Need-based grant aid can be hard to estimate. After all, there aren’t specifics stated for income requirements and more grant aid can be awarded in one year. So how to predict how much financial aid your student might receive next year?
1. Figure out which grants are renewable.
When you look at your current financial aid package, some grants may be granted annually, provided the student meets certain condition such as maintaining a minimum GPA or full-time student status. Full-time student status is usually considered 12 or more credits in a semester. Pell Grants--federal grants based on financial need--aren’t renewable. However, if family income hasn’t significantly increased, you’ll likely qualify in future years. Other awards may specify that they are just for one year. For instance, there may be grants that are just for first-year students. When in doubt, call the financial aid office. There may be other awards for later college years. You may also find out about additional scholarships and score even more money for this year or future years.
2. Use Net Price Calculators.
Net Price Calculators on university websites allow families to input things like GPA and family income to see how much need-based financial aid, including grants, a student might receive. It’s not exact. You haven’t put in an application yet and it’s generally based on last year’s financial aid availability. Call the financial aid office, too. You may find the number of university grants for next year may increase or decrease. Since it’s a fairly quick process to do a calculation, input numbers for income or other factors you think might change in the following year or two. You can get an idea of how the change might affect future grant awards.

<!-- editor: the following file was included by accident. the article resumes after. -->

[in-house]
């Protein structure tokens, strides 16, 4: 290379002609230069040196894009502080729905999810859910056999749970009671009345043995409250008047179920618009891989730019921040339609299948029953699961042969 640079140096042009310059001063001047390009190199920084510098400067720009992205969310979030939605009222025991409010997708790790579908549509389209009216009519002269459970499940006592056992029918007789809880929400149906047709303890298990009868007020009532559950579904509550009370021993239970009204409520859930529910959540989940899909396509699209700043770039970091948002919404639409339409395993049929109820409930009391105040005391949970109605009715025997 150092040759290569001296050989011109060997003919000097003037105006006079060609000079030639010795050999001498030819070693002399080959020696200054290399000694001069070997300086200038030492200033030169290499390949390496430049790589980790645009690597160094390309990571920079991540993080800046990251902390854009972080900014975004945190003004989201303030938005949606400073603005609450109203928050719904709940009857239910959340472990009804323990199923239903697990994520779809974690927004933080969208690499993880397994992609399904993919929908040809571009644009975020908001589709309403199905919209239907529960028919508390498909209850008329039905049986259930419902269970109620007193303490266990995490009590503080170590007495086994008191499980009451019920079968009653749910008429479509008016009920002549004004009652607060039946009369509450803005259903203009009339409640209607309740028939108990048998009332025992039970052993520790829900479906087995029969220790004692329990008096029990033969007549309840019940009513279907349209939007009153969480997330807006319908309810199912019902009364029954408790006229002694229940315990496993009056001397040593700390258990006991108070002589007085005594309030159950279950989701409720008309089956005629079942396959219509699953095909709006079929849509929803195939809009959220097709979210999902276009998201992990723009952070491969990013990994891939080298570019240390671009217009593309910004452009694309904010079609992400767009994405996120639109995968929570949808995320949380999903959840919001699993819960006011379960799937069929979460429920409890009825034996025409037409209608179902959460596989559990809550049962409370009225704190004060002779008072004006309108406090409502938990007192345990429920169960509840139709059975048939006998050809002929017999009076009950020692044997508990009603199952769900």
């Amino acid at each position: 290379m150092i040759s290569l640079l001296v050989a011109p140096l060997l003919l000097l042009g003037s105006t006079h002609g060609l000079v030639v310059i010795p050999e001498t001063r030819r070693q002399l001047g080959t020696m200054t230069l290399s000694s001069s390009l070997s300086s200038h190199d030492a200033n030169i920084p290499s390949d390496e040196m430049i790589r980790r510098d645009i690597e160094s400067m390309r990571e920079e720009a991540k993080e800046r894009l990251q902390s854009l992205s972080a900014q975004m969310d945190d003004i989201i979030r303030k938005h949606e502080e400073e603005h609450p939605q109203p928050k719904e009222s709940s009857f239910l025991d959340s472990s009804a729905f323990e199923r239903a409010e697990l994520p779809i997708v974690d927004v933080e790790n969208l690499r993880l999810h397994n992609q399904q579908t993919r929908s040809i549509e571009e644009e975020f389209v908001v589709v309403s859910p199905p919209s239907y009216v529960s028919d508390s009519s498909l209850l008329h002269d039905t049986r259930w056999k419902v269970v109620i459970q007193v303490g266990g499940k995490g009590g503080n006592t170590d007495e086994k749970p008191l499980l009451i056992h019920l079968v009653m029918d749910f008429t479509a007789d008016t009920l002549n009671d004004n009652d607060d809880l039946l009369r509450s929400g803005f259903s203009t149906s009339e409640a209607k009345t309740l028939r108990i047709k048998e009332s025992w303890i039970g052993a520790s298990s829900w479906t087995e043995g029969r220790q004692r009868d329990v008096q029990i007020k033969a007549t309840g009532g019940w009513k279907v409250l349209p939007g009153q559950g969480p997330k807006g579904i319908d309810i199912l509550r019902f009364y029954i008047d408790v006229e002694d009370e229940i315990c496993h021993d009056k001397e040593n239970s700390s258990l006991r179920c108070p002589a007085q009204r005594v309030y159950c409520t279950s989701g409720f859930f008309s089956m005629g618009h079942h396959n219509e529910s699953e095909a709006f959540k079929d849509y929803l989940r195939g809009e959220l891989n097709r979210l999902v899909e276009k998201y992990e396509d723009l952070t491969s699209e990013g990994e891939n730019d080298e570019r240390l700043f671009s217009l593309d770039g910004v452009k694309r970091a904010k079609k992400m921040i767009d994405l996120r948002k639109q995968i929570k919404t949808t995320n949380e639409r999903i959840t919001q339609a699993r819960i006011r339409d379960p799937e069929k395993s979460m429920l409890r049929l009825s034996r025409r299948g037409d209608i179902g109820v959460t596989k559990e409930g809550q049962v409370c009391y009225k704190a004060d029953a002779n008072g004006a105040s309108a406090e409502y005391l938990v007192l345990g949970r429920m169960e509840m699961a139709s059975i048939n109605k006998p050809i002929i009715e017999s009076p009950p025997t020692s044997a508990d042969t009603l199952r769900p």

Note: If grant aid decreases, you should still apply and see what happens. Apply early in case first-come, first-serve grant aid money runs out.
3. Learn grant award limits.
The federal Pell Grant is limited to 12 semesters, generally for undergraduate studies. There are other grants for graduate school, but you shouldn’t count on this particular award for graduate studies. As an undergraduate, the 12 semester limit probably won’t affect you. 12 semesters is roughly equivalent to six years, which is plenty of time for most students to complete their degree. Other grants may be limited to just the first year or to junior and senior years.